By Rebecca Bulnes
By Lee Zimmerman
By Rebecca Bulnes
By S. Pajot
By S. Pajot, Liz Tracy, Kat Bein, & Sean Levisman
By Kat Bein
By Ashley Rogers
Kill Miss Pretty. If the name alone doesn't get you, the band just might. The Boynton Beach-based act is a soul-stealing threesome comprising pixie-throated singer Alicia Olink and Ouija board-wielding axe men Russell Rogers and Martin Davis. And thanks to its out-there style and tunes, the band could very well be the reason our region once again becomes known for something other than booty music.
Take KMP's debut LP, Permission for Strange, which came out last August. A subtly rousing affair that somehow was both über-cool and illicitly heated, it showed a band hell-bent on forging its own place in the pop pantheon with a spectacular set of tools. Led by the slithery single "Drawing Pictures of Haunted Houses with You," the album hinges on machine-gun beats, gutter-drenched riffs, and the voice of an angel who seems to have just crawled up from under your skin. In other words, Strange is the kind of deep, dark amalgam of electro-punk, glam, and power pop that makes you want to put on loud colors and lurk at a full moon. Imagine skipping along to a nightmare and you'll get the bright idea.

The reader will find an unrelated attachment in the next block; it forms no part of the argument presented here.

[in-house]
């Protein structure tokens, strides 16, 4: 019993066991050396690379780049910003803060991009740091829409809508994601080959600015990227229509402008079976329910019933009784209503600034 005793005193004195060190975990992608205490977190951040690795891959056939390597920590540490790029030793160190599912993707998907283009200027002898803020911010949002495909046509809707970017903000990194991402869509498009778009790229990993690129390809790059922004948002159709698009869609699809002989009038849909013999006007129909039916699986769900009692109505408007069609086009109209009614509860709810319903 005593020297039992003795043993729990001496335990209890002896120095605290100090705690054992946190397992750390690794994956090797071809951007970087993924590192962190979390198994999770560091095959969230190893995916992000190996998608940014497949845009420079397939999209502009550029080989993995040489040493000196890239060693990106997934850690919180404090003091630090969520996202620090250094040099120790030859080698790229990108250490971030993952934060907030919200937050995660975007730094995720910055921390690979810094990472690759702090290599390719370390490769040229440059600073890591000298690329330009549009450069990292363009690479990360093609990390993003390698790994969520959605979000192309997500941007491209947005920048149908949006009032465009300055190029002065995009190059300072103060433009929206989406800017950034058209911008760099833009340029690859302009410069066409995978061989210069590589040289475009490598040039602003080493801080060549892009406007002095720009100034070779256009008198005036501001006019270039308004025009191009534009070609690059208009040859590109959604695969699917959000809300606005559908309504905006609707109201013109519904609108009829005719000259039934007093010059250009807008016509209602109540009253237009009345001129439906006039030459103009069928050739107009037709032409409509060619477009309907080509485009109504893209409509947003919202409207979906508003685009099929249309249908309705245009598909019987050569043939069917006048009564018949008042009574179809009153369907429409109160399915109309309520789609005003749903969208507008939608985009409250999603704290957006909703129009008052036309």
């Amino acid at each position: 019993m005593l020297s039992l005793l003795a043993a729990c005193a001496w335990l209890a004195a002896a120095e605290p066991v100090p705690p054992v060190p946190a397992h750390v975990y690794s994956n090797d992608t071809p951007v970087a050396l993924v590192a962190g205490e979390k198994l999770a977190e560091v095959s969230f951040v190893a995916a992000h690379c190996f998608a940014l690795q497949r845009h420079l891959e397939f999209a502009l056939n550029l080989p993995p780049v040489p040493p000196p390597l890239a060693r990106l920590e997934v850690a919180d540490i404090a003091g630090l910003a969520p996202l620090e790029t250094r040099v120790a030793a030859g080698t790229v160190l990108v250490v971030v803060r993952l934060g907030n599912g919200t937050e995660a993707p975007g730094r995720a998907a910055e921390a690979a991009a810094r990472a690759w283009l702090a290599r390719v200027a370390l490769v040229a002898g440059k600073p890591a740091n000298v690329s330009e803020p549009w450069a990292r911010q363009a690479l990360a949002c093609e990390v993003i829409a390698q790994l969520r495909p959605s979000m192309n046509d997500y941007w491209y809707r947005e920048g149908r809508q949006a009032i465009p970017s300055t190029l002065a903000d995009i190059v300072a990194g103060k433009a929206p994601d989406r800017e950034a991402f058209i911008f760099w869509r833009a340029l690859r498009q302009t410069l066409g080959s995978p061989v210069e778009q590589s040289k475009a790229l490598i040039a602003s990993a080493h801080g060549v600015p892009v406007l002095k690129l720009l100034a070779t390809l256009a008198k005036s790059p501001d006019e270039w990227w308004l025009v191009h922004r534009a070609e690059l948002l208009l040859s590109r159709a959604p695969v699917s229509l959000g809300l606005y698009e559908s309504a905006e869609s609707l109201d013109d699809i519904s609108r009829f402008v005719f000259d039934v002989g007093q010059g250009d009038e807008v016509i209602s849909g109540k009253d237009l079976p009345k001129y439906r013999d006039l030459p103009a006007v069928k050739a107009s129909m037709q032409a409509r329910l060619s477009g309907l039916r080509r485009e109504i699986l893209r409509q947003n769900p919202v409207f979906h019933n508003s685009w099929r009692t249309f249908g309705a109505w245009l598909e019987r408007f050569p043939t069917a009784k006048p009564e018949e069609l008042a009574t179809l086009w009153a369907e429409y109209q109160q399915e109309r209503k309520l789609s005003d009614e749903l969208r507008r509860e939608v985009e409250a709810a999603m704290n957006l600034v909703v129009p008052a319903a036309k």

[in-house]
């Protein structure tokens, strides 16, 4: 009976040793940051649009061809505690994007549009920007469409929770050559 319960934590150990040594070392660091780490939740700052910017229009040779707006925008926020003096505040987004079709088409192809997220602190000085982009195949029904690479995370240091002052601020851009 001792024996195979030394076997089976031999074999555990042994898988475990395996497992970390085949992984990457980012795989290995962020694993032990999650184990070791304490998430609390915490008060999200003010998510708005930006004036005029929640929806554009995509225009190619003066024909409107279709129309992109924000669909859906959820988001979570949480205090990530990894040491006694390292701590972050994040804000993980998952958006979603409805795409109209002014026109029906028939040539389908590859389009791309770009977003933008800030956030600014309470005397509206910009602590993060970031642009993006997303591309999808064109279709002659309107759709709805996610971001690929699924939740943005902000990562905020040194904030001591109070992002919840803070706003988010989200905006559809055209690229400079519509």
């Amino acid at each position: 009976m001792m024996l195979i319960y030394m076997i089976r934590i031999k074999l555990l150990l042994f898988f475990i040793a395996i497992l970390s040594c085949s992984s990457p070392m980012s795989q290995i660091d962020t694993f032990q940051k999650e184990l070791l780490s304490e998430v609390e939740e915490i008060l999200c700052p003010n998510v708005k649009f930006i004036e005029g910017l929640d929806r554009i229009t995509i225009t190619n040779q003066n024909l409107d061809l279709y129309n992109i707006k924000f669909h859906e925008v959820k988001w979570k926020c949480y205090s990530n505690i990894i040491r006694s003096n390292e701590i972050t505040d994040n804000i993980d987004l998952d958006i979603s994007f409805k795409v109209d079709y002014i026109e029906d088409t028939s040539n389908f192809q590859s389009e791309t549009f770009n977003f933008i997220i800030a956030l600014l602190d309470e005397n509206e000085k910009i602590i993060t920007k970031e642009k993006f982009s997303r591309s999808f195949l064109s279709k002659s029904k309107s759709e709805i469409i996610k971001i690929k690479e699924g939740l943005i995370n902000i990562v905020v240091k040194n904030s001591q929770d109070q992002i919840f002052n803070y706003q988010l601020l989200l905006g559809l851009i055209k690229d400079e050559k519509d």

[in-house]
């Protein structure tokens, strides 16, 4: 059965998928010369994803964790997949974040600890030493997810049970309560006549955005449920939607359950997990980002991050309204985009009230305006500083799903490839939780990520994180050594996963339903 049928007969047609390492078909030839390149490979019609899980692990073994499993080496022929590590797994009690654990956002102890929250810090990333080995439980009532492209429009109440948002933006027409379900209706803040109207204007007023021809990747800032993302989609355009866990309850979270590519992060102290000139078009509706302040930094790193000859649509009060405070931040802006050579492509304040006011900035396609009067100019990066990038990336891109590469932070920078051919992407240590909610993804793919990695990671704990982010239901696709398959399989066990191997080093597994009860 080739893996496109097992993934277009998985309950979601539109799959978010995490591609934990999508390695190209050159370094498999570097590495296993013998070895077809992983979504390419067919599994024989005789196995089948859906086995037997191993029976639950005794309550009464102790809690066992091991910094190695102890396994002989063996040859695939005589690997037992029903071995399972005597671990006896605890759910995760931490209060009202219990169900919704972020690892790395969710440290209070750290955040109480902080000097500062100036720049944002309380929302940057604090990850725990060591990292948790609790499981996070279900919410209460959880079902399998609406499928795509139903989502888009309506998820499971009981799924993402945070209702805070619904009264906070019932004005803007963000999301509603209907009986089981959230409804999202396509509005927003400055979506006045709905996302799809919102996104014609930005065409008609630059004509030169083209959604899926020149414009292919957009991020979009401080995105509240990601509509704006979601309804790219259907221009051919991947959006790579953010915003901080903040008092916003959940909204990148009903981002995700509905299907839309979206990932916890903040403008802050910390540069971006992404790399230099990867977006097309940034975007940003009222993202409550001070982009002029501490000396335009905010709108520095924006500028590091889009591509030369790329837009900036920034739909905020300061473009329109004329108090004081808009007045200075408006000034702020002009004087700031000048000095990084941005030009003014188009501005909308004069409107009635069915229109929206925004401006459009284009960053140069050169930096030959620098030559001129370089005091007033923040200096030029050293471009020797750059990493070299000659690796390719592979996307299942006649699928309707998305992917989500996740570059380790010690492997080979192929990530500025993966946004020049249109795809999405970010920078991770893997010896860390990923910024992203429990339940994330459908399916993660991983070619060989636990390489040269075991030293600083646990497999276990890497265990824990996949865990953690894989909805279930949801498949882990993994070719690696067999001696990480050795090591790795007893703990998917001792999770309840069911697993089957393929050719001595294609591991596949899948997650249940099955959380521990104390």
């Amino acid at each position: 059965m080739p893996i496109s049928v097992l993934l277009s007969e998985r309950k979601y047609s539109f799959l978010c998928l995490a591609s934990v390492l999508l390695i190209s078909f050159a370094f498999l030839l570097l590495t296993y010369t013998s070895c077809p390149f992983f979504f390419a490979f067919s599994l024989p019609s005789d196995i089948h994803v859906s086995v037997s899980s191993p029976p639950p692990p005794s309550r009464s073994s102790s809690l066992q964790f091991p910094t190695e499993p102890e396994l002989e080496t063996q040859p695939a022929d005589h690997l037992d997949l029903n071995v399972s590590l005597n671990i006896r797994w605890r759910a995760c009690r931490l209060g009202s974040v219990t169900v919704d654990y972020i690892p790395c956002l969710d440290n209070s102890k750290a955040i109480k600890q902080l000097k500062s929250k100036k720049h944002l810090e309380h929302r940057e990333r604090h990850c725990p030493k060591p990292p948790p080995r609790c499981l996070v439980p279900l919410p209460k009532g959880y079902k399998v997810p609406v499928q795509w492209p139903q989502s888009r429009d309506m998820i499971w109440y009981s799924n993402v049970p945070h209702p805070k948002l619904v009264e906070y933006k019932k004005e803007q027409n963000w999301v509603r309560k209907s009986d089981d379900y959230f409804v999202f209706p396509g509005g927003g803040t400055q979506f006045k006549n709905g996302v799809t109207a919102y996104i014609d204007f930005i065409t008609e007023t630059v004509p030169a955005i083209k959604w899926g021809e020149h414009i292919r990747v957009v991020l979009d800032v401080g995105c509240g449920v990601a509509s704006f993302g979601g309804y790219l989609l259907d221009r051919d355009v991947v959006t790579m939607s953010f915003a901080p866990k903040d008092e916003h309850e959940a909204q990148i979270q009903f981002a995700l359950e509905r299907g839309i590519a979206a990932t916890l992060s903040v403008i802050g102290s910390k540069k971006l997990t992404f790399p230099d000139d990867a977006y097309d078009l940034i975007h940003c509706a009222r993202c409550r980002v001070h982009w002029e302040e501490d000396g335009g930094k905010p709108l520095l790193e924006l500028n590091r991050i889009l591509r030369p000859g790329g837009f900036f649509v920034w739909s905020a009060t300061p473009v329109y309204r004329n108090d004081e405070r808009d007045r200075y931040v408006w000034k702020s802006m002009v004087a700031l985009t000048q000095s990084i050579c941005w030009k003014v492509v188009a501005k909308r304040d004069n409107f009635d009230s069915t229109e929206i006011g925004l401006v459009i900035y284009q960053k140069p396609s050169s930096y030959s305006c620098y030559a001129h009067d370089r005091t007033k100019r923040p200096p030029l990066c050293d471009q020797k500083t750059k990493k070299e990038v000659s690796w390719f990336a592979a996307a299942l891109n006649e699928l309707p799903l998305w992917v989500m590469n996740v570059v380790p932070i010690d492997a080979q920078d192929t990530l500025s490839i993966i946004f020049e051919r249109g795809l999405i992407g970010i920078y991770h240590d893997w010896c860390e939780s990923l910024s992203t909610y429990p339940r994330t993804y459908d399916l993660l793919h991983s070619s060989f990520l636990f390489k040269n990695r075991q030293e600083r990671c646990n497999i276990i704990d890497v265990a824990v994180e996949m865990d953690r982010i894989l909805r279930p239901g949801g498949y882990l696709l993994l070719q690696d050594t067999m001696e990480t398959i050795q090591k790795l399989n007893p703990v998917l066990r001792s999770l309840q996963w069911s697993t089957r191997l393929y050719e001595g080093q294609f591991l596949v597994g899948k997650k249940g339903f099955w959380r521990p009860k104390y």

Mostly, though, KMP's secret weapon is its stage show, which is as keenly thought-out as it is sublimely over-the-top. The band's style is a visual mix of myth, legend, and whimsy — the trio once appeared dressed as Alice and her Wonderland after a mad dose of Nabokov. It has also hit the stage as racecar driver and pit crew, cop and muggers, yaoi boys (just Google it — trust us), ninjas, and ringleader with evil circus clowns. But Kill Miss Pretty is not just the latest craze to hit South Florida's stages; it's our state's great glam hope. JOHN HOOD